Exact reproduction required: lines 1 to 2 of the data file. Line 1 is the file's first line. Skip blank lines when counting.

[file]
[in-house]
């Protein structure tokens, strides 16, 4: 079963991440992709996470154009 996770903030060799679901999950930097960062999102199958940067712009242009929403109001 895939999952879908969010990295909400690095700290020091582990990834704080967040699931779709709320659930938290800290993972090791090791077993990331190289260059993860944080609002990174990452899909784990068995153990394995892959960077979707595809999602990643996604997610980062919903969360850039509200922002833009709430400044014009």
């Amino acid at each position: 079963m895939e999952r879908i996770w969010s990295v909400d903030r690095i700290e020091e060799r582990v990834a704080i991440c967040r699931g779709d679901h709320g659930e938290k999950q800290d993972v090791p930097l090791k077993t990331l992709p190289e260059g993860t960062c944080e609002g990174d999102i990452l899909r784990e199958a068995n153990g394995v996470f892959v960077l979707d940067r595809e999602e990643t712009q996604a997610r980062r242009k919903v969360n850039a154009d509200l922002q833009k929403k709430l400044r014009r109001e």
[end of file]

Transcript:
[in-house]
């Protein structure tokens, strides 16, 4: 079963991440992709996470154009 996770903030060799679901999950930097960062999102199958940067712009242009929403109001 895939999952879908969010990295909400690095700290020091582990990834704080967040699931779709709320659930938290800290993972090791090791077993990331190289260059993860944080609002990174990452899909784990068995153990394995892959960077979707595809999602990643996604997610980062919903969360850039509200922002833009709430400044014009």